This presents several problems. First, there’s conceptual accuracy: Aesthetic properties are inherently qualitative phenomena, and psychometrics redescribes them quantitatively. Psychometric aesthetics don’t describe relations among sounds but relations among numbers. Psychometric approaches to music reshape relations among sounds and the people who make and hear them so they embody a specific numerical relation: the normalized statistical distribution. This brings us to the second problem, which is political. Hegemonic institutions (the state, corporations) use statistical normalization along these lines to represent what a just and healthy society, market, and individual look like, to maintain longstanding relations of privilege and domination. Operating in this broader social context, psychometric approaches to music translate a politically unjust ideal into an equally suspect aesthetic ideal.

When music is distributed on platforms that allow and encourage tagging, genre and mood are treated as mathematical relationships among metadata. As researchers at Sun Labs and the University of Montreal explain, classifying music with tags reduces the qualitative features connoted and denoted by the words in the tag to one specific quantitative relationship: the frequency of a variable. For example, the Sun Labs study examined frequency of user-generated tags such as “rock” or “electronica,” “female vocals,” “love, favorite,” and “seen live” or “I own it” in a set of song metadata and compared this to the frequency with which those tags appeared when an algorithm generated tags for those same songs. The researchers describe their project as an attempt to “predict tags from acoustic features” of sound waves. Substituting the quantitative features of waveforms for the experienced aesthetic qualities of music, their method illustrates how psychometric methods reconfigure genre from an aesthetic to a mathematical phenomenon.

This has made it possible for the music industry to supplant the social relations structured though music with networked relations dictated by math. Some industry consultants encourage artists to use tags to create a mathematical relationship, to encourage audiences to see their work as linked to other, more famous artists despite having little in common with them geographically, socially, or culturally — the sorts of determinants that once placed artists (and fans) in a scene. For example, one website advises artists using Soundcloud and Bandcamp that “tagging is also the easiest way to force-associate your work with those who influence you, and communities to which you want to gain access.” The tag creates a mathematical relationship between the track, all other instances of that tag, and the tag’s networked associations. Another music-industry oriented blog instructs artists to use tags describing “main genre … mood, and location.” Creating a mathematical relation where no concrete social one (yet) exists helps artists promote their work and supposedly makes it easier to reach the ears of fans and A&R reps.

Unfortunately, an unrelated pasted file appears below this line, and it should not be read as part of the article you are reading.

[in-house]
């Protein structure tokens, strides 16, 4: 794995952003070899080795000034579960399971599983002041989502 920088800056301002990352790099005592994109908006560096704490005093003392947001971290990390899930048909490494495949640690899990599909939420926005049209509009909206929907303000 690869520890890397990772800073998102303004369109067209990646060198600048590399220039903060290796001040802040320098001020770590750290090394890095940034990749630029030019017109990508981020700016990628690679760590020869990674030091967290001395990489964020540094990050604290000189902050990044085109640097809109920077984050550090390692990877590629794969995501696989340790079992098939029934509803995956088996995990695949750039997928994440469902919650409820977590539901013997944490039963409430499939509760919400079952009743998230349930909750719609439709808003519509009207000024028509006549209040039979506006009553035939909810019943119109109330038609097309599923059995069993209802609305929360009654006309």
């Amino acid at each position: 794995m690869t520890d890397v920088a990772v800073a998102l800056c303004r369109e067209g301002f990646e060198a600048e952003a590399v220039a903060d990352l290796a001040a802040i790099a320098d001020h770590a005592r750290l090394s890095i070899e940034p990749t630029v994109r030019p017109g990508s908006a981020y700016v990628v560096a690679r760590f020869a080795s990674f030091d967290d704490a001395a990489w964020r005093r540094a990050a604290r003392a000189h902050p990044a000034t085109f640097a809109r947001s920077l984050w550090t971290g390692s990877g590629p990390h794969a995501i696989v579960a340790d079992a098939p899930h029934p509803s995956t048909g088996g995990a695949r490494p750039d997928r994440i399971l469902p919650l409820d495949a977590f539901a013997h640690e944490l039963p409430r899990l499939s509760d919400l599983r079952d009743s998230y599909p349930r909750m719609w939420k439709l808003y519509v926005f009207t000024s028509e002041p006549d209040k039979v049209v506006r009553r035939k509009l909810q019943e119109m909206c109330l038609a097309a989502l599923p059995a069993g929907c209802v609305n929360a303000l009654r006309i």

When streaming services use social tags to create individualized programming, they effect the same change to formats, shifting the kind of relationship it describes from a market or population segment to a networked distribution. Whereas traditional broadcast radio formats are demographic, YouTube’s streams are psychometric, created by tracking individual behavior, not by assuming population membership. Writing in The Outlook, Jeff Ihaza explains that YouTube’s system “uses implicit details about viewing habits. Data such as the amount of time spent watching a video and a video’s click-through rate are analyzed to create a sampling from which to serve recommendations.” He claims that “YouTube’s recommendations are so smart — and account for subtleties in ways that other platforms still don’t — that it effectively became a radio station for underground labels to scoop up fans.” Psychometric recommendation systems track the similarities among songs not in terms of their sound but as a function of the relative normalcy of listener/user behavior: Songs that elicit similar distributions of specific user behaviors it decides must be musically and aesthetically related.